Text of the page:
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January 2015 Archives

Non-Marital Families

The courts may recognize certain rights in relationships other than marriage. Palimony is the term for legal property and support rights arising from co-habitation. Co-habitation is not necessarily required for a palimony claim so long as there is a marital-like relationship. The default rule is that title controls ownership in the absence of a written document stating otherwise. However, the courts may recognize certain equitable doctrines to achieve fairness even if strict adherence to the written document would produce a different result. One cause of action is a constructive trust through the theory of unjust enrichment. The crux of the theory is that it would be unfair to allow the person that doesn't have title to be excluded from the wealth they helped create.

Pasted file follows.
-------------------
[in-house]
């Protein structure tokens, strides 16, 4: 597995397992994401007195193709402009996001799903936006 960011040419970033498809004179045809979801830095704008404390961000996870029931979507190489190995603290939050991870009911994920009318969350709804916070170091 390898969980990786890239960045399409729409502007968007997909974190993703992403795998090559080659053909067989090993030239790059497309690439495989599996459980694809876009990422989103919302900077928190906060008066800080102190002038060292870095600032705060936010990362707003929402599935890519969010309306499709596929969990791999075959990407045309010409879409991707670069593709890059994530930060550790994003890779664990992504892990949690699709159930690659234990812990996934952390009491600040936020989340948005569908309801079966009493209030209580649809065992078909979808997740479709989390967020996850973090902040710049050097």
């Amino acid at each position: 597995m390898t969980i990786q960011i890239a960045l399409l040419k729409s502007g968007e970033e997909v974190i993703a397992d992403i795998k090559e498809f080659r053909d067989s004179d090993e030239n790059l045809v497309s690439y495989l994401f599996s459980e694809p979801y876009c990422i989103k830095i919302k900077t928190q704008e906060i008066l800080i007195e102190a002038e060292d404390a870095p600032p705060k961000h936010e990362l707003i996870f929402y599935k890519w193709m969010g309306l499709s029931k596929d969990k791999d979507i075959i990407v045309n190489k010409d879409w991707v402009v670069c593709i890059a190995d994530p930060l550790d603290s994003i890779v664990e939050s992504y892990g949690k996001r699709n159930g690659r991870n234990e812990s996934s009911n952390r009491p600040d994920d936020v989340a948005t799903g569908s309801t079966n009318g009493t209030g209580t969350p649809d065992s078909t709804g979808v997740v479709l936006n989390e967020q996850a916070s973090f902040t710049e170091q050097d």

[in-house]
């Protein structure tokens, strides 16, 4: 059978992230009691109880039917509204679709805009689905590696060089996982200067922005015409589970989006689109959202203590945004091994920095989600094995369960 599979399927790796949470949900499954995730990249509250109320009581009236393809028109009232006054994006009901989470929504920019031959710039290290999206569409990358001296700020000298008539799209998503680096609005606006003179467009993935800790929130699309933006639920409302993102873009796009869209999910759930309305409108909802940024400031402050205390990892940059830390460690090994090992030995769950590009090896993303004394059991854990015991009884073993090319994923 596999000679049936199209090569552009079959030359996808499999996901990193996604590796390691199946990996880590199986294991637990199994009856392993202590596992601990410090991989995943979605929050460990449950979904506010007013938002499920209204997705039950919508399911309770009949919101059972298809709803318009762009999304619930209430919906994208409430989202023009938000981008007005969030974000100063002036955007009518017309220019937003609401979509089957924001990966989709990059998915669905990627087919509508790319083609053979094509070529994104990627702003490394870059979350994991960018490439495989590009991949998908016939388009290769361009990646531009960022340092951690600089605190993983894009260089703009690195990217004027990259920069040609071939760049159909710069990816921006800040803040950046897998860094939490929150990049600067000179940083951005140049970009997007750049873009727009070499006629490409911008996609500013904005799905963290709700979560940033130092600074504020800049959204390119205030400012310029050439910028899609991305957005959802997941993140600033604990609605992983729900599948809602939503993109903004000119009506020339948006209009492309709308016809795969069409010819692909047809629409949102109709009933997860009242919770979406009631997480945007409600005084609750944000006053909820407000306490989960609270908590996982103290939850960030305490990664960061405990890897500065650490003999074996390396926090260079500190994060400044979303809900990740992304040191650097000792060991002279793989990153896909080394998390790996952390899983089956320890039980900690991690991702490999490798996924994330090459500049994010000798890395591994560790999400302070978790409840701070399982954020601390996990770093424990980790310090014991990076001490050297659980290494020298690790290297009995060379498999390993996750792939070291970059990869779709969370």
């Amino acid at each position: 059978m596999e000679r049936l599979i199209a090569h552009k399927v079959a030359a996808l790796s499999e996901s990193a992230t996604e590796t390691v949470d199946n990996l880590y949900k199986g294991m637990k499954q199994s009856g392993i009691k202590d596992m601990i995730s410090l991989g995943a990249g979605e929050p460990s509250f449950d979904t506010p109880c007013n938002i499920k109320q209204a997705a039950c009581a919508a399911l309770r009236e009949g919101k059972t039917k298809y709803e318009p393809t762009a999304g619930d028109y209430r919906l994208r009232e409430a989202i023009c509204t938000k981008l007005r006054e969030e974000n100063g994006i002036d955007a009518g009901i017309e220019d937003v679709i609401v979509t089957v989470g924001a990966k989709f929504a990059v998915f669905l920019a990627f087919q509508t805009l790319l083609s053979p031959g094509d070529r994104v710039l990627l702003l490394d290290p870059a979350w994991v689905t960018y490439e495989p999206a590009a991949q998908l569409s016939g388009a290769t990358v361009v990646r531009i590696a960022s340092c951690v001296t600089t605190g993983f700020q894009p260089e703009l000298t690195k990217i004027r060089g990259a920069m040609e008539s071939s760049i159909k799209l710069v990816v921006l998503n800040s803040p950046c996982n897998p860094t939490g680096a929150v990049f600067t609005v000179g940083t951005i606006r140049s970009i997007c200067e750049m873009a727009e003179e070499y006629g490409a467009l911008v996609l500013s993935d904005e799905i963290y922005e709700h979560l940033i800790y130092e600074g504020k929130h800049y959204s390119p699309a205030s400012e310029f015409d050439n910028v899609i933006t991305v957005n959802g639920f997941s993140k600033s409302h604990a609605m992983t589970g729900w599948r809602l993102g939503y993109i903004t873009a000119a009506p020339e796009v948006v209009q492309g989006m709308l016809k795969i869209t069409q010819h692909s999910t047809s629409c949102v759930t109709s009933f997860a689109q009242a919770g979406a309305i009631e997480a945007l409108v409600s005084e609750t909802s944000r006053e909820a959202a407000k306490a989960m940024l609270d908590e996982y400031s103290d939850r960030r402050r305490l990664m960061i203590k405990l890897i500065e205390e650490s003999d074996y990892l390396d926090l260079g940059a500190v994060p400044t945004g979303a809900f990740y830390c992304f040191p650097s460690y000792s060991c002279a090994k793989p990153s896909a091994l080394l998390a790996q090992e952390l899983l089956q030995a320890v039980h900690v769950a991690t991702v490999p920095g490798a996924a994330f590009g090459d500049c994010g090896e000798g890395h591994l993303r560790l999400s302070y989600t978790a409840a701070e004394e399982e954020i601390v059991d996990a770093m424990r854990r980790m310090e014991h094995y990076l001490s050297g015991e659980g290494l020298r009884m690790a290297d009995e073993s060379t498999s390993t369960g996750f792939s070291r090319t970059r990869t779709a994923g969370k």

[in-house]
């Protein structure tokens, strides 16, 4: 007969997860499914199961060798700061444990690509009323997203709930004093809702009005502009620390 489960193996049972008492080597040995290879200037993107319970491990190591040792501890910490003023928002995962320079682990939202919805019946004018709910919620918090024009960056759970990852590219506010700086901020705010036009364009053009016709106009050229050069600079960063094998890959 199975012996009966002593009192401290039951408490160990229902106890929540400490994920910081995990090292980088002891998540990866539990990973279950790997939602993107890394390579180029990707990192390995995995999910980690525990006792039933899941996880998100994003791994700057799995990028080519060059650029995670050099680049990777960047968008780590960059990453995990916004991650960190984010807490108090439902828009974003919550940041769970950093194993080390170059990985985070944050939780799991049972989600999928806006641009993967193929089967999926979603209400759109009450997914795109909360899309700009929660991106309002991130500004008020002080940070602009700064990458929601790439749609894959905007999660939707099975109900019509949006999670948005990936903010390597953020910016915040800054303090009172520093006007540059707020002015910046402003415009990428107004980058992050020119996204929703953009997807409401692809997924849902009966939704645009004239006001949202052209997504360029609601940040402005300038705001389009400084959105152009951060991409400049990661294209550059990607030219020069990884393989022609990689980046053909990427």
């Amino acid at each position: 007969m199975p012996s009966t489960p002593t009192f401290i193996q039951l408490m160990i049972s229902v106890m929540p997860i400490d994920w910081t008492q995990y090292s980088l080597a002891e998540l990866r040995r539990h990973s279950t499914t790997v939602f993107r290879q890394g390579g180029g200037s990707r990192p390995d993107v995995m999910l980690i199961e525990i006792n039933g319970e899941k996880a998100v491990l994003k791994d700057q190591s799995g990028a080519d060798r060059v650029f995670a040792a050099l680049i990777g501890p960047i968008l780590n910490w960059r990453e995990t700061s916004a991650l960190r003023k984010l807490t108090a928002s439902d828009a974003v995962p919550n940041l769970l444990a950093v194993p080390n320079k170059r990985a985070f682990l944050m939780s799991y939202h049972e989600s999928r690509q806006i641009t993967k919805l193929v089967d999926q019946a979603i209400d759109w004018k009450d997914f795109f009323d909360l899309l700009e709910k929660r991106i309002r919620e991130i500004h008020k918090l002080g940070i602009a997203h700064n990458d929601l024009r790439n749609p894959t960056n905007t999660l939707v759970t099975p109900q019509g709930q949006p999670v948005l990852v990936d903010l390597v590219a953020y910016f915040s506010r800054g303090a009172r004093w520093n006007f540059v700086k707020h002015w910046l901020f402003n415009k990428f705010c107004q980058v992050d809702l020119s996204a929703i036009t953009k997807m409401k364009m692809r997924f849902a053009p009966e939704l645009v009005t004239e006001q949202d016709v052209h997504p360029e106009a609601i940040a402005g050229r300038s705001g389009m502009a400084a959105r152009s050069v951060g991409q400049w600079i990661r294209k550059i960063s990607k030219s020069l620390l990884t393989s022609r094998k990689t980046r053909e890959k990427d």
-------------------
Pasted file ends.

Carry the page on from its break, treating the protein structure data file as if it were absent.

Putative Spouse Doctrine

The putative spouse doctrine provides an equitable remedy where one or both spouses believed in good faith they were married and subsequently discovered the marriage wasn't valid. The spouse that is unaware of any impediment to the marriage is the putative spouse. The equitable remedy provided more or less mirrors the relief that would be available if the parties were divorcing from a valid marriage. The purpose of the doctrine is to protect those who have an honest belief that they are married from being denied the economic and/or status related benefits of marriage including potential property division and support. 

Affidavit of Consent

Under Section 3301(c) of the Divorce Code, one way to obtain a no-fault divorce is by mutual consent of the parties ninety (90) days after filing and service of the divorce complaint. This is often the quicker option for a no-fault divorce however it is contingent on both parties signing the consent. Case law provides that a party cannot be forced to consent. This is true even if the party previously entered an agreement indicating they would timely consent to the divorce. The court has stated "[a] person has an unqualified right to change his or her mind and refuse to consent to be divorced, at least, as here, where the consent, though signed, has not been delivered or filed." Berman v. Berman, 33 Pa. D. & C.3d 134 (1983). This position supports the Divorce Code policy of preservation of marriages wherever possible. 

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